Skip to main content

Force plate assessments in reconnaissance marine training company


The ability to obtain dynamic movement assessments using force plate technology holds the promise of providing more detailed knowledge of the strength, balance and forces generated by active-duty military personnel. To date, there are not well-defined use cases for implementation of force plate assessments in military training environments. We sought to determine if force plate technology assessments could provide additional insights, related to the likelihood of graduation, beyond that provided by traditional physical fitness tests (PFT’s), in an elite Marine training school. Serial force plate measures were also obtained on those Marines successfully completing training to determine if consistent measures reflecting the effects of training on muscle skeletal load-over-time could be accurately measured. A pre-training force plate assessment performed in 112 Marines did not predict graduation rates. For Marines who successfully completed the course, serial measures obtained throughout training were highly variable for each individual and no firm conclusions could be drawn related to load imposed or the fitness attained during training.

Peer Review reports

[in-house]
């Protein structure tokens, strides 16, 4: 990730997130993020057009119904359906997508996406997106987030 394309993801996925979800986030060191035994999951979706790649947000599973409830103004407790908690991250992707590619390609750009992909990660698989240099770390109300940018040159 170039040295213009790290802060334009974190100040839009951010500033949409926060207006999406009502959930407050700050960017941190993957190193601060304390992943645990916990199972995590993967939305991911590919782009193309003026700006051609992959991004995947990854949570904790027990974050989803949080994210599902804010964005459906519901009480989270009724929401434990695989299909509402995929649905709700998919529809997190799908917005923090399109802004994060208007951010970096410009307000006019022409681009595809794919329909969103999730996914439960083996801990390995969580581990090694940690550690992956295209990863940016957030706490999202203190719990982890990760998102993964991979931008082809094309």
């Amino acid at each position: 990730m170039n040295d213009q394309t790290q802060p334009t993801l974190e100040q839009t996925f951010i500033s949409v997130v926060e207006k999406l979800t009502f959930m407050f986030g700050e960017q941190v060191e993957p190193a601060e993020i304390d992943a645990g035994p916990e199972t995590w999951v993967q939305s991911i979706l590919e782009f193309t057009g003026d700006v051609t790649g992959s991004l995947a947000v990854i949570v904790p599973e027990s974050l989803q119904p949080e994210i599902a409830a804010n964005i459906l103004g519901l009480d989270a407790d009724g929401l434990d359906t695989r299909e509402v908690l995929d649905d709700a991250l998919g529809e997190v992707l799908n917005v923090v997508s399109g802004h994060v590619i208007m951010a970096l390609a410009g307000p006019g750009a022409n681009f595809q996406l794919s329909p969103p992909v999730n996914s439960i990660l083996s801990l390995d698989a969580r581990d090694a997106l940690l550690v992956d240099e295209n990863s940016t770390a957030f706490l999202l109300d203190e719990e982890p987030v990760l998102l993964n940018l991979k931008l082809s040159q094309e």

Movement assessments, evaluated using force plate technology, are now available and utilized by diverse military units [1]. There is the potential to understand individual movement characteristics and vulnerabilities to injury with the data, which provide a kinetic assessment of movement by measuring movement-related ground forces [2]. Obtaining serial measures of a service member on a force plate, over time, can also provide comparative data and help understand how military training or operational duties impact an individual [1,2,3]. However, there is little published literature that describes how force plate assessments can identify a new capability such as injury prevention or augment a current capability such as fitness training or recovery from injury in active-duty service members. There are important differences between military and athletic training to consider when assessing the utility of technologies like force plates in military training scenarios. In military training school environments, there is often no equivalent to the pre-season training interval, where an individual is assessed and trained to strengthen vulnerabilities or train for specific tasks required by their sport. Also, training loads are not quantified and muscle skeletal injury, while common, is not uniformly evaluated and treated to return the service member to the training school in the same way that an athlete would be qualified to return to play. The skills and characteristics that force plate technology assessments are evaluating may or may not be applicable to the skills that are taught in military training. Military training schools train physical skills and mindset against a greater variety of tasks that often need to be performed on land and water in austere conditions that are not defined by a game clock. Knowledge of how technologies, like force plate assessments, add value to military training objectives is needed. These training objectives include aerobic and endurance performance that has previously been shown to be measurable in athletic and military populations using vertical jump kinetics as measured with force plates [4,5,6]. In addition, measures obtained by force plate assessments are exposed to proprietary software and results are reported to the user across categories meant to reflect biomechanical, muscle skeletal and proprioceptive traits such as strength, balance, and explosiveness. These measures are compared to historical data, obtained in elite and other athletic populations, and underlie proprietary predictive training recommendations to better inform training or recovery. The validity of the measures for informing military preparedness, risk of injury or recovery has not been as well studied [3, 7,8,9,10].